But would her memories react if she caused the flame to get bigger? Would it work in reverse? If she remembered enough, could she un-Forsake herself?
Ariéssa seemed to have read her mind. "It won't work," she said calmly. "Sit. Forget yourself, your past. The Calladamiens are already doing so."
Janice did sit, but rather than forgetting, she remembered.
She was a yellow Shoyru named Janice. She was an Altadorian by birth. She loved gardening. She had had a powerful earth magic called Mysti bestowed upon her by Ilere.
The candle's flame rose by a few centimeters.
She was also the Protector of Calladamos. In this position, she had many titles: Enchantress of Florae, Possessor of Mysti, Eternal Gardener. She had defeated the Three.
The flame grew, and started to crackle like a fire on a hearth. It was amazing how the wicker still held it.
Janice recalled fact upon fact. Birthdays, victories, sorrows, embarrassments, and milestones were remembered; but even little seemingly irrelevant things were, too: what dresses she had worn, her favourite foods, the feel of wind rushing through her hair when she flew…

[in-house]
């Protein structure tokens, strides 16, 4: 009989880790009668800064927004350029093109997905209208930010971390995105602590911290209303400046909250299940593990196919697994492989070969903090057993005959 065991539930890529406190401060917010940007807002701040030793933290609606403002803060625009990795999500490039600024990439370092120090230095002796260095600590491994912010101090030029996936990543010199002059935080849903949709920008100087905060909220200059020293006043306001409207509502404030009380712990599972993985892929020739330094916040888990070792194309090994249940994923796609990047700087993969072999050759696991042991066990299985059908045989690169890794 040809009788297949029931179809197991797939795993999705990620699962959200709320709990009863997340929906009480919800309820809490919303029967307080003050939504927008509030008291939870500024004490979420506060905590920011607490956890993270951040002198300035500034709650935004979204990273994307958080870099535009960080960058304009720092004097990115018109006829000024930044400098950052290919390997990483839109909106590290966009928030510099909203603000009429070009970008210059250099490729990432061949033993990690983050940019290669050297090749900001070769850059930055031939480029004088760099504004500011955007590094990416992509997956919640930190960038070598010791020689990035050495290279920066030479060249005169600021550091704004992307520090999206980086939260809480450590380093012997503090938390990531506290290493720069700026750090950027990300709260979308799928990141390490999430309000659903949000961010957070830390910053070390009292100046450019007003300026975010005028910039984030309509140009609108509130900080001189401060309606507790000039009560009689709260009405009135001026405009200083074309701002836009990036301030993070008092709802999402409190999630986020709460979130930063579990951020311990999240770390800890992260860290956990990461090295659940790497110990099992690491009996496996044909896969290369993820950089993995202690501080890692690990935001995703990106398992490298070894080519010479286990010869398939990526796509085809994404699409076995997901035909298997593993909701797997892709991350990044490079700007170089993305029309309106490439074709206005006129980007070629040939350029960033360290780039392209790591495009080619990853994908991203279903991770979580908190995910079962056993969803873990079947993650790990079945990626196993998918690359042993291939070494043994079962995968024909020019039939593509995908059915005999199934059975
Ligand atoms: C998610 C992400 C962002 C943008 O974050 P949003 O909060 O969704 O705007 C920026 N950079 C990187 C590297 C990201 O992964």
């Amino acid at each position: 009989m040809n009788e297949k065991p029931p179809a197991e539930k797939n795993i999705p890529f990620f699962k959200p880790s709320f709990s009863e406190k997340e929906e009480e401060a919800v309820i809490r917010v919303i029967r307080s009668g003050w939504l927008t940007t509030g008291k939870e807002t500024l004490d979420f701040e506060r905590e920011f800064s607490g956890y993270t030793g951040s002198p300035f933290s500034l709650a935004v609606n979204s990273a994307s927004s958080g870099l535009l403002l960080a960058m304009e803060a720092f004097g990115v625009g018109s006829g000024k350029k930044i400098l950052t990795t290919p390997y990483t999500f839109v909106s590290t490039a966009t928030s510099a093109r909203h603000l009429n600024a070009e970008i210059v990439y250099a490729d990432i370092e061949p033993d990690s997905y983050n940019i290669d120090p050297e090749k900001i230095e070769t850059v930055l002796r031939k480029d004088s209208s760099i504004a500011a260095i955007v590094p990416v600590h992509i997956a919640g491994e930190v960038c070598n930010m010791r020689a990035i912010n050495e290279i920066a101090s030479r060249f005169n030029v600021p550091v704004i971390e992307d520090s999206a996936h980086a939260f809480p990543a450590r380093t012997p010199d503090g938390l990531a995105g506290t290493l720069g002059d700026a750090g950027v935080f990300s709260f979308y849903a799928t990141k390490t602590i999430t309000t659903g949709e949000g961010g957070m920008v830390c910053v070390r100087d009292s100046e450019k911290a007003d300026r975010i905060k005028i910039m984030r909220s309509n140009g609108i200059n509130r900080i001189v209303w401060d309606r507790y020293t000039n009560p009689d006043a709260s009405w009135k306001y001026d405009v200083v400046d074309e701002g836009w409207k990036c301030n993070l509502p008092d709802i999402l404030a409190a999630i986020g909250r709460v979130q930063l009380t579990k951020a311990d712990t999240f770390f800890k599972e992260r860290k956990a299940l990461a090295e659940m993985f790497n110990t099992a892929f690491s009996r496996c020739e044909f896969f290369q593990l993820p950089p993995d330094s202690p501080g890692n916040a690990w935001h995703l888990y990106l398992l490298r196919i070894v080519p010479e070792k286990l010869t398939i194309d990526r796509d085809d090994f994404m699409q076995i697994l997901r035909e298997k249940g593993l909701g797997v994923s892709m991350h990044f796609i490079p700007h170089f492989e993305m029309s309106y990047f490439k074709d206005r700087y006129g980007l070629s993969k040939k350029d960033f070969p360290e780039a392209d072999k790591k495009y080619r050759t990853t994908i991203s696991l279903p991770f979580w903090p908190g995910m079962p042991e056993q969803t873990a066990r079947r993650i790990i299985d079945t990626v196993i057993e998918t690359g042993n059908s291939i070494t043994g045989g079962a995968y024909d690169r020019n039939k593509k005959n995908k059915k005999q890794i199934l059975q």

Ariéssa frowned at the flame, as though discouraging it; then she turned to Janice with a full-out scowl. "This will not work," she warned. "I would stop if I were you."
"Yes," Janice said, smiling, "but you are not me. And if it won't work, why are you so worried?"
The flame had melted the candle and was roaring of its own accord. Green light emanated from it and flickered among the trees.
Janice could not be sure when the flame hit the ground and started to spread, but before long, the trees nearest were being licked by tongues of emerald flames. And still she remembered.
A larger tree – an oak – came in contact with the fire. It burst into flame.
All was silent for a full minute; Ariéssa didn't say a word, and the crackling of the flames even seemed to have stopped.
But then, with an indignant creak, as though the tree was annoyed at its being reduced to firewood, the oak fell. And then, suddenly, the garden was on fire.
The world was darkening and blurring, defined shapes becoming indefinite blobs. It felt like she was being Forsaken again: there was a sharp pain in Janice's side, she heard herself screaming, and it seemed that her defeat was inevitable.
But the difference was, instead of fading to darkness, there was an increase of light, to the point where it became blinding.
Ariéssa's voice was faraway and indistinct, but Janice could hear every word she said: "You will regret this, Shoyru."
"And so will your city."
To be continued...